Chris, a 29-year-old Deliveroo driver, laments the years that he has spent feeling misguided and unfocused. We meet this character aged 29, and as he blows the candles out on his cake, he sets himself a 12-month challenge: to get his shit together before the big 3-0. But what does this actually entail? What does success and one’s own self-worth amount to in 2019 – is it power? Wealth? Possessions? Milestones achieved? We witness a story told across 12 chapters – a string of events, conversations and realisations that question what it really means to have ‘made it’ by age 30.
Tom Hartwell is our frontman, as both actor and playwright. It quickly becomes apparent that Hartwell is an extremely eloquent performer, holding the stage and our attention single-handedly for an hour. The script is a cleverly-written crowd-pleaser from the get-go, with a stand-up comedy feel issuing witty observations on millennial tragedy and easily-digestible humour. The set comprises of a tent (Chris’ £500-per-month ‘rented accommodation’) and a variety of undelivered takeaway bags – fun, light-hearted and of course, a little pitiful. 20 minutes goes past and I wonder to myself if this is going to be the case for the duration – is the purpose of Hartwell’s work to merely entertain, or is it going to deepen or challenge us in some way?
My question is answered imminently, when our protagonist Chris reveals that he has previously struggled with anxiety and depression. Suddenly, the play is transformed, and we start to view it through empathetic eyes. Hartwell’s writing is uncomfortably relatable to my own thoughts and feelings on this subject, and I start to furrow my brow as I realise how much I sympathise with this character’s anxieties about his worthiness and place in society. I looked around the room and found a similar expression on everyone’s faces – a mix of people, of all ages. It appeared that the notion of success ‘before 30’ actually relates to a variety of ages and situations, with many people connecting to this sense of inadequacy that the character feels.
I particularly liked the socio-cultural awareness that Hartwell demonstrates in his scriptwriting. He openly highlights his privilege as a straight white male, acknowledging that in the context of mental health, he does not feel he should have anything to complain about – but recognises that his identity does not make him immune to mental health issues. This is a vitally important observation that will resonate with many viewers: anxiety and depression, and mental health issues in general, do not discriminate – your ethnicity, social class or other characteristics do not make you immune. One of the main purposes of ‘Before 30’ appears to be about encouraging individuals to open up about their internal struggles and to seek help in order to cope with them.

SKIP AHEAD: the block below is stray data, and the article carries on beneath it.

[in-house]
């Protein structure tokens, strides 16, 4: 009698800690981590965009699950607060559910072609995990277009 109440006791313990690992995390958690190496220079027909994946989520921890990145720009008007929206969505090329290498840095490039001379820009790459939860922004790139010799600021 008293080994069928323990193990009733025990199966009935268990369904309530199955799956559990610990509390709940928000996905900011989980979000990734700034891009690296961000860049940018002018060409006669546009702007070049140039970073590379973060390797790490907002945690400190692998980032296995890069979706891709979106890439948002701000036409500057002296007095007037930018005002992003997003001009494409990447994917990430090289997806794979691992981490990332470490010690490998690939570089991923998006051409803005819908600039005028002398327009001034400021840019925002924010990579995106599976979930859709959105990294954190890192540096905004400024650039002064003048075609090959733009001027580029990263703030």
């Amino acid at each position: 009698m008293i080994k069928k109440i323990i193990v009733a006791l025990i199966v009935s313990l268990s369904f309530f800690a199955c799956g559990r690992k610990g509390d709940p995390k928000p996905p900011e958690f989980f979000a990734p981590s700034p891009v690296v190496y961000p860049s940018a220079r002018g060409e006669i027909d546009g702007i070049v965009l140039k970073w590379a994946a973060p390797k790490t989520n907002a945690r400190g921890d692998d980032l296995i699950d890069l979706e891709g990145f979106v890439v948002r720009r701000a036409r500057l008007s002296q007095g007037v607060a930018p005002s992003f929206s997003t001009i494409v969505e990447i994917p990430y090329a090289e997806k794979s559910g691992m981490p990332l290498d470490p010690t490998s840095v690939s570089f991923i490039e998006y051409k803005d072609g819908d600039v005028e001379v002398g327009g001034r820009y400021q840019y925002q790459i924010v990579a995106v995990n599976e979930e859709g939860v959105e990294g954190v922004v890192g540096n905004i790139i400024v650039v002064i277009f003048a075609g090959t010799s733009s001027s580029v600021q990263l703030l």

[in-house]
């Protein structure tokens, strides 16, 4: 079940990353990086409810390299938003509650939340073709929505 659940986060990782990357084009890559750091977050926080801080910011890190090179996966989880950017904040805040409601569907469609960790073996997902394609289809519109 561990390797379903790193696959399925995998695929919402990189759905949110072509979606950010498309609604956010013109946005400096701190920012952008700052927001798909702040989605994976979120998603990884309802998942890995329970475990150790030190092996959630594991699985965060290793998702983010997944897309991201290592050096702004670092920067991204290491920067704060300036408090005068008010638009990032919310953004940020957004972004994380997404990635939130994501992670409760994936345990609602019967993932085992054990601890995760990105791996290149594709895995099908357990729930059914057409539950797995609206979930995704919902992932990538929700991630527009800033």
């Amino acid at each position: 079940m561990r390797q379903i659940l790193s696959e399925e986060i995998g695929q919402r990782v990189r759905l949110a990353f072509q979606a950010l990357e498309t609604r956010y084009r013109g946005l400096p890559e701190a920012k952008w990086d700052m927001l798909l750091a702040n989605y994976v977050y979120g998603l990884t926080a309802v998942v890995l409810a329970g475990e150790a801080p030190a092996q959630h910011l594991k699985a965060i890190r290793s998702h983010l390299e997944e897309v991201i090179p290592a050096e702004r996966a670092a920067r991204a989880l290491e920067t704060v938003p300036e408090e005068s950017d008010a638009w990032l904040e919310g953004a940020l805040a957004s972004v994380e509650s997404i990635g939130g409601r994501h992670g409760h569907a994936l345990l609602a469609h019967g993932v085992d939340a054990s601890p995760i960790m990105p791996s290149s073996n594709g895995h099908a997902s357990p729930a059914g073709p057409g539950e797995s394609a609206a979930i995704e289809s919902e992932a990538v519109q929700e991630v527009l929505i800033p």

Using the character of Chris’ beloved grandad (described via visual re-enactments), the play draws attention to how it is illogical and unfeasible to compare ourselves to previous generations, and to focus on writing our own stories through a more realistic set of expectations.
Hartwell has produced a hard-hitting, emotionally provocative play that will tug on the heart strings of many a viewer. The main themes within this body of work – mental health, poverty, cultural and social expectations – are delicately and subjectively portrayed via one unique narrative. ‘Before 30’ succeeds in delving deeply into the seriousness of undisclosed mental health issues, whilst still managing to finish on an uplifting, hopeful note that will leave a lasting impression on its audience.
Reviewed by Laura Evans
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